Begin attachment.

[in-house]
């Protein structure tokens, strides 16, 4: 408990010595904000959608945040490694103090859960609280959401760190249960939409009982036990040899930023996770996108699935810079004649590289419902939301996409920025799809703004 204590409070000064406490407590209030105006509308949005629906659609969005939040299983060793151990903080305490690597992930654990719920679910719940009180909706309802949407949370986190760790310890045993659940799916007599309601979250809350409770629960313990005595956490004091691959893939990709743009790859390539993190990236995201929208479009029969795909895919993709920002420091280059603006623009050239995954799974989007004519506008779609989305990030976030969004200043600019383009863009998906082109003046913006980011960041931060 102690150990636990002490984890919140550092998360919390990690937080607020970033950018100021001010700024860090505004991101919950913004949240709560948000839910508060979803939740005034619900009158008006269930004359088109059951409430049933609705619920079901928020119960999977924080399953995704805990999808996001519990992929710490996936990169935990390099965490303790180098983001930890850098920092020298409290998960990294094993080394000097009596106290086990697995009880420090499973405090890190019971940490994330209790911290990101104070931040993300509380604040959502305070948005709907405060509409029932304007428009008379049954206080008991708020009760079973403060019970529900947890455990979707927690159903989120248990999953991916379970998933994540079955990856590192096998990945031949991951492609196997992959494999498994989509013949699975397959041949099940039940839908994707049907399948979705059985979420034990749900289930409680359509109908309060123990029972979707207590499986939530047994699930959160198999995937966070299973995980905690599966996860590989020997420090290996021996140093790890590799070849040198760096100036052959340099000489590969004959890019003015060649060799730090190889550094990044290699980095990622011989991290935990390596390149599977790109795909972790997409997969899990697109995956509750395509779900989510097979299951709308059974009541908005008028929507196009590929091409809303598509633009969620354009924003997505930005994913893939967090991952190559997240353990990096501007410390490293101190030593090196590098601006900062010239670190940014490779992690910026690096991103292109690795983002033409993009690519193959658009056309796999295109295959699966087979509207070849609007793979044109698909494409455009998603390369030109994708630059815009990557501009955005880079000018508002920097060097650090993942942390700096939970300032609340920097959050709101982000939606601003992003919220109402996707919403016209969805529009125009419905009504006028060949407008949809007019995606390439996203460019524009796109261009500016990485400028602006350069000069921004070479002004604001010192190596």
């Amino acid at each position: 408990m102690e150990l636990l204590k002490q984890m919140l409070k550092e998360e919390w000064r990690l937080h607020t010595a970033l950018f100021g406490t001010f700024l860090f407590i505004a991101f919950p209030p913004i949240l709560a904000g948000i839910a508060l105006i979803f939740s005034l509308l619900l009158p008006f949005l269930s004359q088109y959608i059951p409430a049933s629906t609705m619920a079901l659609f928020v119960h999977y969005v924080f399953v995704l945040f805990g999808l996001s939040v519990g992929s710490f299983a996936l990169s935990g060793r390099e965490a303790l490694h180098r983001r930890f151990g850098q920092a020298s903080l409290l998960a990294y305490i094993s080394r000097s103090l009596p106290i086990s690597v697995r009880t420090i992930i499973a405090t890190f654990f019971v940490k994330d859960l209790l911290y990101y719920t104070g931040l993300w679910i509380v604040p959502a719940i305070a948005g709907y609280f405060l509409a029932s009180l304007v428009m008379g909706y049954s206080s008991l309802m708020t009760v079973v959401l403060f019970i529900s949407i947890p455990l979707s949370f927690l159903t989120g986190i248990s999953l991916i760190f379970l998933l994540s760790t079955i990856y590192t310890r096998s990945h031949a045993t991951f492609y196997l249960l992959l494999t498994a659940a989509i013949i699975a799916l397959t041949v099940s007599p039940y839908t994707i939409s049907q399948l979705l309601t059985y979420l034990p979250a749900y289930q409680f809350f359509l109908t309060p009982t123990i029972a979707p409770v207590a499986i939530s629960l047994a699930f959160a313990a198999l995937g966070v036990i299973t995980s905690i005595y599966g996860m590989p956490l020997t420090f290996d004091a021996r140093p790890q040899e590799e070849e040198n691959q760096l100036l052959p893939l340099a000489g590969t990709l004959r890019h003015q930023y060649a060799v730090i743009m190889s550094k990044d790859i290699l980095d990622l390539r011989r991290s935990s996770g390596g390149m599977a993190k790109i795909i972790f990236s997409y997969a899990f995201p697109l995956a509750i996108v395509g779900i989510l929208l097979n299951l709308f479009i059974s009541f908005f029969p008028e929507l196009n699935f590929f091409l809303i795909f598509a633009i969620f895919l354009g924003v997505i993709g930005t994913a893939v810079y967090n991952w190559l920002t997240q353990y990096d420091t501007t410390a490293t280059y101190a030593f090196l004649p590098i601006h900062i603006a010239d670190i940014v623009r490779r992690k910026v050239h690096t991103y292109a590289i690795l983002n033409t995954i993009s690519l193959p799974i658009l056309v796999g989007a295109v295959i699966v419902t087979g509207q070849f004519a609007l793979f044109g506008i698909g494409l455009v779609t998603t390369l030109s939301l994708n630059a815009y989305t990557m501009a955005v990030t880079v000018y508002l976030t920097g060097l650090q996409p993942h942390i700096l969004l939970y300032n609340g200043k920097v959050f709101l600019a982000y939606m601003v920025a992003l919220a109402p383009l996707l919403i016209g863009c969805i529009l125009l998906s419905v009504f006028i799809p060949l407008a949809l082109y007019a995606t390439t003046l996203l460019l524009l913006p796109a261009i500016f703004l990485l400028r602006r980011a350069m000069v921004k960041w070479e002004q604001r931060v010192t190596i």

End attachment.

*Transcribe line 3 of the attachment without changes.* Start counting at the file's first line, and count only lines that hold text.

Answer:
């Amino acid at each position: 408990m102690e150990l636990l204590k002490q984890m919140l409070k550092e998360e919390w000064r990690l937080h607020t010595a970033l950018f100021g406490t001010f700024l860090f407590i505004a991101f919950p209030p913004i949240l709560a904000g948000i839910a508060l105006i979803f939740s005034l509308l619900l009158p008006f949005l269930s004359q088109y959608i059951p409430a049933s629906t609705m619920a079901l659609f928020v119960h999977y969005v924080f399953v995704l945040f805990g999808l996001s939040v519990g992929s710490f299983a996936l990169s935990g060793r390099e965490a303790l490694h180098r983001r930890f151990g850098q920092a020298s903080l409290l998960a990294y305490i094993s080394r000097s103090l009596p106290i086990s690597v697995r009880t420090i992930i499973a405090t890190f654990f019971v940490k994330d859960l209790l911290y990101y719920t104070g931040l993300w679910i509380v604040p959502a719940i305070a948005g709907y609280f405060l509409a029932s009180l304007v428009m008379g909706y049954s206080s008991l309802m708020t009760v079973v959401l403060f019970i529900s949407i947890p455990l979707s949370f927690l159903t989120g986190i248990s999953l991916i760190f379970l998933l994540s760790t079955i990856y590192t310890r096998s990945h031949a045993t991951f492609y196997l249960l992959l494999t498994a659940a989509i013949i699975a799916l397959t041949v099940s007599p039940y839908t994707i939409s049907q399948l979705l309601t059985y979420l034990p979250a749900y289930q409680f809350f359509l109908t309060p009982t123990i029972a979707p409770v207590a499986i939530s629960l047994a699930f959160a313990a198999l995937g966070v036990i299973t995980s905690i005595y599966g996860m590989p956490l020997t420090f290996d004091a021996r140093p790890q040899e590799e070849e040198n691959q760096l100036l052959p893939l340099a000489g590969t990709l004959r890019h003015q930023y060649a060799v730090i743009m190889s550094k990044d790859i290699l980095d990622l390539r011989r991290s935990s996770g390596g390149m599977a993190k790109i795909i972790f990236s997409y997969a899990f995201p697109l995956a509750i996108v395509g779900i989510l929208l097979n299951l709308f479009i059974s009541f908005f029969p008028e929507l196009n699935f590929f091409l809303i795909f598509a633009i969620f895919l354009g924003v997505i993709g930005t994913a893939v810079y967090n991952w190559l920002t997240q353990y990096d420091t501007t410390a490293t280059y101190a030593f090196l004649p590098i601006h900062i603006a010239d670190i940014v623009r490779r992690k910026v050239h690096t991103y292109a590289i690795l983002n033409t995954i993009s690519l193959p799974i658009l056309v796999g989007a295109v295959i699966v419902t087979g509207q070849f004519a609007l793979f044109g506008i698909g494409l455009v779609t998603t390369l030109s939301l994708n630059a815009y989305t990557m501009a955005v990030t880079v000018y508002l976030t920097g060097l650090q996409p993942h942390i700096l969004l939970y300032n609340g200043k920097v959050f709101l600019a982000y939606m601003v920025a992003l919220a109402p383009l996707l919403i016209g863009c969805i529009l125009l998906s419905v009504f006028i799809p060949l407008a949809l082109y007019a995606t390439t003046l996203l460019l524009l913006p796109a261009i500016f703004l990485l400028r602006r980011a350069m000069v921004k960041w070479e002004q604001r931060v010192t190596i």